This is probably the most refreshing blog post I have read this year. On Canada Day (July 1), Paul Tripp submitted an article at The Gospel Coalition site titled, “6 Traits of a Pastor in Awe of God” that just made my day. I hope it will make yours too. Here’s an excerpt from trait #3:
No matter what is or isn’t working in my ministry, no matter what difficulties I am facing, no matter what battles I am fighting, the expansive glory of God gives me reason to get up in the morning and do what I have been gifted and called to do with enthusiasm, courage, and confidence. My joy isn’t handcuffed to circumstances or relationships. My heart isn’t yanked wherever they go. I have reason for joy because I am a chosen child and a conscripted servant of the King of kings and Lord of lords, the great Creator, the Savior, the Sovereign, the Victor, the One who reigns and will reign forever. He is my Father, my Savior, and my Boss. He is ever near and ever faithful. My passion for ministry does not come from how I am being received. It flows out of the reality that I have been received by him. I’m not enthusiastic because people like me, but because he has accepted and sent me. I’m not passionate because ministry is glorious, but because God is eternally and unchangeably glorious. So I preach, teach, counsel, lead, and serve with a gospel passion that inspires and ignites the same in the people around me.
I love his conclusion. Tripp doesn’t offer 10 steps to anything or the next book you need to read. He says, in short, “You’ve forgotten the glory of your Father in Heaven. Go back and remember it. Now. Hurry. Run!” [my paraphrase]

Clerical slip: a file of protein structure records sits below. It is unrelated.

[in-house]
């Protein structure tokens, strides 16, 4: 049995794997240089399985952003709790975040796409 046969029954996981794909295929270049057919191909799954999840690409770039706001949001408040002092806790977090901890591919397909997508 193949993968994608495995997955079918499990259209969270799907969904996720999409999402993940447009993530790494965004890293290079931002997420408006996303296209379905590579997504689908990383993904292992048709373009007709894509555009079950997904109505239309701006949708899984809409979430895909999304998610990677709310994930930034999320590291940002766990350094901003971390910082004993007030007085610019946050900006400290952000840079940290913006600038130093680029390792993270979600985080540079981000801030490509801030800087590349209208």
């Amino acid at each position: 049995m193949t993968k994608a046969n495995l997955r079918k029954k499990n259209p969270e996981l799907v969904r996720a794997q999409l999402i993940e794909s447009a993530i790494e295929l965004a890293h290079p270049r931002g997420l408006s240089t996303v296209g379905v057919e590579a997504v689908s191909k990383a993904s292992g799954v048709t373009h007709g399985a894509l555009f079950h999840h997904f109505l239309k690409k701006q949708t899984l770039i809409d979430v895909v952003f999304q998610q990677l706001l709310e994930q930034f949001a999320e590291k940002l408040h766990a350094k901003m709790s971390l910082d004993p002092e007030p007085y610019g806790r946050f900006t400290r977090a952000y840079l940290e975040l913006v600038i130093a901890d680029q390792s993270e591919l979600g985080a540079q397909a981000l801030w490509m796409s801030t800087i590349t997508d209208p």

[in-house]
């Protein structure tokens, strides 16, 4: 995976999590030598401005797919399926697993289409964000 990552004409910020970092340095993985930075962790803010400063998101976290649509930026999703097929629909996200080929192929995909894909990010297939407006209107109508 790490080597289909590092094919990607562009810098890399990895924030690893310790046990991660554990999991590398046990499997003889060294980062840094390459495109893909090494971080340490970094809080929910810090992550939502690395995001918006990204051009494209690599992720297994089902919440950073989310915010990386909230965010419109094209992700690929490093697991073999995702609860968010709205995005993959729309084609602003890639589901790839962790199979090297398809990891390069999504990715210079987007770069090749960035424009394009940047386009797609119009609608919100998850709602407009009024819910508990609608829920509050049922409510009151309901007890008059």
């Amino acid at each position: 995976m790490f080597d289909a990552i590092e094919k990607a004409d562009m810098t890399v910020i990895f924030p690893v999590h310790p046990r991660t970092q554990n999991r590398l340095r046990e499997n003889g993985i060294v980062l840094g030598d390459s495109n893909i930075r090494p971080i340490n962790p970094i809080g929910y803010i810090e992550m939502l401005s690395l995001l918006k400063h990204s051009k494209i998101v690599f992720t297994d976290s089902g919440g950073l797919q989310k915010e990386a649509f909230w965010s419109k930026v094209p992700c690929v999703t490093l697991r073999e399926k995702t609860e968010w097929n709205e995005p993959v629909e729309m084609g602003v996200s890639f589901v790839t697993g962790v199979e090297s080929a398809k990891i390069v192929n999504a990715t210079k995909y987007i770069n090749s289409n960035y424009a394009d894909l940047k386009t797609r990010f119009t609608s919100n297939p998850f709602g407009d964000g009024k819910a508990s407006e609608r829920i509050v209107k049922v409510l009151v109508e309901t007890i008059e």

This is really, really important for every man who serves as a pastor. The nature of the job itself almost seems to force a man to become somewhat arrogant. He is expected to lead, to teach, to cast vision, to set an example, to have an answer to tough questions and have a comforting word in crisis or grief. As soon as you have one man being a person others frequently turn to for help, the sin in every man’s heart starts campaigning in Lucifer’s footsteps to exalt one’s self. Paul Tripp confessed that he has been there and at times falls back there again. For me as well, this has been one of the most difficult lessons of my former ministry. Since I would not learn the lesson willingly, God removed me from my beloved ministry, and it hurt. But more importantly, he brought me to a place in life in which He was able to humble me and teach me. (And the haunting thing is that though I don’t want to repeat that kind of pain, which God graciously used to teach me, I keep coming face to face with the same old pride and arrogance creeping up in my soul.)
The main thing God has taught me/is teaching me is the sufficiency of His grace. I think this is a lesson from which there is no graduation. And although “the nature of the job itself almost seems to force a man to become somewhat arrogant”, the reality of God’s grace will not let us remain arrogant–any of us who belong to Him. Grace is a wonderful leveller. But the Gospel is not merely sola gratia, but flows from the eternal truth of soli Deo gloria. Grace will make a pastor humble and gentle; glory will let him rest, teach him joy, mature him in discipline, motivate him to work hard, remind him that none of it depends on him. It’s not about him; it’s about God. Here’s another excerpt from trait #4:
Confidence, that inner sense of well-being and capability, comes from knowing the One I serve. He is my confidence and ability. He will not call me to a task unless he has enabled me to do it. He has more zeal for the health of his church than I ever will. No one has more interest in the use of my gifts than the One who gave them. No one has more zeal for his glory than he does. He is ever-present and ever-willing. He is all-powerful and all-knowing. He is boundless in love and glorious in grace. He does not change; he is faithful forever. His word will not cease to be true. His power to save will never be exhausted. His rule will not run out. He will never be conquered by one greater than himself. I can do what I have been called to do with confidence, not because of who I am, but because he is my Father, and he is glorious in every way.